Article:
Algebra

# Converting Cartesian Coordinates to Polar

The point $(5, 5\sqrt{3})$ in Cartesian coordinates can be expressed as $(r, \theta^{\circ})$ in polar coordinates, where $r$ is a positive real number and $0 \leq \theta \leq 180$. What is the value of $r+ \theta$?

The point $(-21\sqrt{3}, 21)$ in Cartesian coordinates can be expressed as $(r, \theta)$ in polar coordinates, where r is a positive real number and $0^{\circ} \leq \theta \leq 180^{\circ}$. If $\theta$ is measured in degrees, what is the value of $r+ \theta$?

If point $P$ is given in Cartesian coordinates as $P=(15, 15),$ what are the polar coordinates of $P?$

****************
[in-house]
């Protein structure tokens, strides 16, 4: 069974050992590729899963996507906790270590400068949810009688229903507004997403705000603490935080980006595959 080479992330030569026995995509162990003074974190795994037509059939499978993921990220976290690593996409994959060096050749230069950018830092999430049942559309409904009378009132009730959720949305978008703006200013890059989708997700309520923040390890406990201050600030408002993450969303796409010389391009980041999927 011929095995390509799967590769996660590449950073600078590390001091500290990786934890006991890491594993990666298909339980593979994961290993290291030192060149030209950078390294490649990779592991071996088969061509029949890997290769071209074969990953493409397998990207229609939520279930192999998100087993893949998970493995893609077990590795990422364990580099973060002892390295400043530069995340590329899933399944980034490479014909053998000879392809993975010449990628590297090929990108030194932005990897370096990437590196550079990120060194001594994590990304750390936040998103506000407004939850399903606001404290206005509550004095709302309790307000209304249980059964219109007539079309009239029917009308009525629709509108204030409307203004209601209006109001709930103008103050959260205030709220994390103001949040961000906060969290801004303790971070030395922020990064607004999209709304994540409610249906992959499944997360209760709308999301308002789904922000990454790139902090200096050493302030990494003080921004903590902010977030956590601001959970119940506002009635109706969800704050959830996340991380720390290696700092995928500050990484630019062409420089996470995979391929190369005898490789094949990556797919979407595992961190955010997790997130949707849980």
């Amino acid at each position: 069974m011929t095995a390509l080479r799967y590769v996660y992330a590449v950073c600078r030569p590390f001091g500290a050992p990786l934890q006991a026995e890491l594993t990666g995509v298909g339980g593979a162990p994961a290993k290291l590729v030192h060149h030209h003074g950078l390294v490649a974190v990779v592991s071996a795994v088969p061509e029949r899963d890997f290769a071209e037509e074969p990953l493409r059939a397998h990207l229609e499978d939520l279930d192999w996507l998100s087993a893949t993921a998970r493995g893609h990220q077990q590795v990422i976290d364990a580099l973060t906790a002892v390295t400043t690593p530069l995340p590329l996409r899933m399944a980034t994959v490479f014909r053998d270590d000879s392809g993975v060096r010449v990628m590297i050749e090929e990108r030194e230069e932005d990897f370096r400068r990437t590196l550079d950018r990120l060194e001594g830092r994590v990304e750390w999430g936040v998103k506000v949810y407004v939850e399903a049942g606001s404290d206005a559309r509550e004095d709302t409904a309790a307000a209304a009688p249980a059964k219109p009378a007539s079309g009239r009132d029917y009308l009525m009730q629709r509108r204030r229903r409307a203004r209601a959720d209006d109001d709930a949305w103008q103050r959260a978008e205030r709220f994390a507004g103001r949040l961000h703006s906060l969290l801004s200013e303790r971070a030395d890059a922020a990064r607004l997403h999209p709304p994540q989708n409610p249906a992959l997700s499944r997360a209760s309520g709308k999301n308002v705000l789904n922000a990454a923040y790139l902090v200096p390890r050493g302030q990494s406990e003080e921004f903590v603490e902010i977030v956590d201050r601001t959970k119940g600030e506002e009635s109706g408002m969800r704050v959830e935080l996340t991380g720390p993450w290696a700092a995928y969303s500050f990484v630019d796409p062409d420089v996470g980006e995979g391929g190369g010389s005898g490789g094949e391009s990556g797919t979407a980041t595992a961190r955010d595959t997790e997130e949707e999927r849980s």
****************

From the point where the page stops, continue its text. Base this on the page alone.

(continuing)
The point $(19, -19)$ in Cartesian coordinates can be expressed as $(q\sqrt{2}, \theta^{\circ})$ in polar coordinates, where $q$ is a positive real number and $0 \leq \theta \leq 360.$ What is the value of $q+ \theta$?

The point $(-19\sqrt{2}, 19\sqrt{2})$ in Cartesian coordinates can be expressed as $(r, \theta)$ in polar coordinates, where $r$ is a positive real number and $0^{\circ} \leq \theta \leq 180^{\circ}$. If $\theta$ is measured in degrees, what is the value of $r+\theta$?

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